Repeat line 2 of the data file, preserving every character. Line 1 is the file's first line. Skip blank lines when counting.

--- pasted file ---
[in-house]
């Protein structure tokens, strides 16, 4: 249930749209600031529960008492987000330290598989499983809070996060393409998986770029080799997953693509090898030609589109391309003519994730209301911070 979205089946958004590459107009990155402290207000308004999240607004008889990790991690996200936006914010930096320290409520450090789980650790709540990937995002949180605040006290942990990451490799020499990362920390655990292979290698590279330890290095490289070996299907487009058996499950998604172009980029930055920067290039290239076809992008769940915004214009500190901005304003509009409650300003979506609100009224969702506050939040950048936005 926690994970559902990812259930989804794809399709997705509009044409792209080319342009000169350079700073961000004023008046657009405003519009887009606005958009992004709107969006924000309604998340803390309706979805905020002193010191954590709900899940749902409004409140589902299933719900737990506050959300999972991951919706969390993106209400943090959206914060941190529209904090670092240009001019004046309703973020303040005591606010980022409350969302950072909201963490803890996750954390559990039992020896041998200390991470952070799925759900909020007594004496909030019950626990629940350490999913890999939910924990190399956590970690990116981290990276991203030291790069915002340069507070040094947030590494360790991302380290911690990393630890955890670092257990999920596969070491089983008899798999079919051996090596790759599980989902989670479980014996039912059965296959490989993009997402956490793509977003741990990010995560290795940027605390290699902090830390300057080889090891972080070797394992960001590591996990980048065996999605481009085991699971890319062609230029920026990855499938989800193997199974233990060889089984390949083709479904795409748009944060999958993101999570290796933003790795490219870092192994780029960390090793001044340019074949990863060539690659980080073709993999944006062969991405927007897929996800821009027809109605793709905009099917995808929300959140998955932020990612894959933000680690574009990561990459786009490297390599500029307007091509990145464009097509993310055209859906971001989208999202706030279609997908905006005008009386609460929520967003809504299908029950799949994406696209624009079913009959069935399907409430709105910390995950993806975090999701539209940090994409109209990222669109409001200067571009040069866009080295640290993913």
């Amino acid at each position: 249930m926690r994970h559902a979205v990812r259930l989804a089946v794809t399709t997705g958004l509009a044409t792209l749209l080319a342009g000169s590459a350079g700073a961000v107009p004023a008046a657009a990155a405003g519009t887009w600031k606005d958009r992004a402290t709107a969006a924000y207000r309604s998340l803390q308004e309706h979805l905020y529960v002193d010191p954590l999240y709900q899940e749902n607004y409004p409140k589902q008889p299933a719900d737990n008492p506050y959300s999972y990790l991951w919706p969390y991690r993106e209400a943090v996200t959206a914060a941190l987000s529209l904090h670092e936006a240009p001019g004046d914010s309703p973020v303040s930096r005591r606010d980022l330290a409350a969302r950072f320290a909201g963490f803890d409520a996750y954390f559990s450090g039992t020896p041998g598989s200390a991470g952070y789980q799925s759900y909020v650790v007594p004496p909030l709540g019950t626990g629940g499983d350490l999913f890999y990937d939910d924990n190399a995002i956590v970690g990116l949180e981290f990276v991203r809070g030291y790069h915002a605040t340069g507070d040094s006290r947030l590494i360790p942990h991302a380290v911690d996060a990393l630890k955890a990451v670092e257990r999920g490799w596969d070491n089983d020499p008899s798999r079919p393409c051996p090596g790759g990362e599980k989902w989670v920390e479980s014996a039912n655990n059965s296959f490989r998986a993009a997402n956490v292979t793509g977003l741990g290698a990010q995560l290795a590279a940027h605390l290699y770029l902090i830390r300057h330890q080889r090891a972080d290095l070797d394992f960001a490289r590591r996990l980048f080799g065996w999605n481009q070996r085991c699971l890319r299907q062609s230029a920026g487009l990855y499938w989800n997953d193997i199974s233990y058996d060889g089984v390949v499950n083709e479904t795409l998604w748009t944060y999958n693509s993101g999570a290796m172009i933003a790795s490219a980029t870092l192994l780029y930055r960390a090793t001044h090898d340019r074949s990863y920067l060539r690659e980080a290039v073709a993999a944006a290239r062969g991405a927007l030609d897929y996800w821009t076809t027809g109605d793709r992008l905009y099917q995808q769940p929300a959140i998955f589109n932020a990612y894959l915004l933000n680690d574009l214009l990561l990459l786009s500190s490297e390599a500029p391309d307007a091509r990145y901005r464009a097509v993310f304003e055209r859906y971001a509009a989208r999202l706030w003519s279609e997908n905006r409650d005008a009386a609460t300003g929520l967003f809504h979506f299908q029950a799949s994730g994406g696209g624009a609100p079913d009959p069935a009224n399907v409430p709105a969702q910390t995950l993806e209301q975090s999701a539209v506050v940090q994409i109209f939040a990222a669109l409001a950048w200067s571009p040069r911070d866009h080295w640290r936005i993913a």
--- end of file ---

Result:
């Protein structure tokens, strides 16, 4: 249930749209600031529960008492987000330290598989499983809070996060393409998986770029080799997953693509090898030609589109391309003519994730209301911070 979205089946958004590459107009990155402290207000308004999240607004008889990790991690996200936006914010930096320290409520450090789980650790709540990937995002949180605040006290942990990451490799020499990362920390655990292979290698590279330890290095490289070996299907487009058996499950998604172009980029930055920067290039290239076809992008769940915004214009500190901005304003509009409650300003979506609100009224969702506050939040950048936005 926690994970559902990812259930989804794809399709997705509009044409792209080319342009000169350079700073961000004023008046657009405003519009887009606005958009992004709107969006924000309604998340803390309706979805905020002193010191954590709900899940749902409004409140589902299933719900737990506050959300999972991951919706969390993106209400943090959206914060941190529209904090670092240009001019004046309703973020303040005591606010980022409350969302950072909201963490803890996750954390559990039992020896041998200390991470952070799925759900909020007594004496909030019950626990629940350490999913890999939910924990190399956590970690990116981290990276991203030291790069915002340069507070040094947030590494360790991302380290911690990393630890955890670092257990999920596969070491089983008899798999079919051996090596790759599980989902989670479980014996039912059965296959490989993009997402956490793509977003741990990010995560290795940027605390290699902090830390300057080889090891972080070797394992960001590591996990980048065996999605481009085991699971890319062609230029920026990855499938989800193997199974233990060889089984390949083709479904795409748009944060999958993101999570290796933003790795490219870092192994780029960390090793001044340019074949990863060539690659980080073709993999944006062969991405927007897929996800821009027809109605793709905009099917995808929300959140998955932020990612894959933000680690574009990561990459786009490297390599500029307007091509990145464009097509993310055209859906971001989208999202706030279609997908905006005008009386609460929520967003809504299908029950799949994406696209624009079913009959069935399907409430709105910390995950993806975090999701539209940090994409109209990222669109409001200067571009040069866009080295640290993913």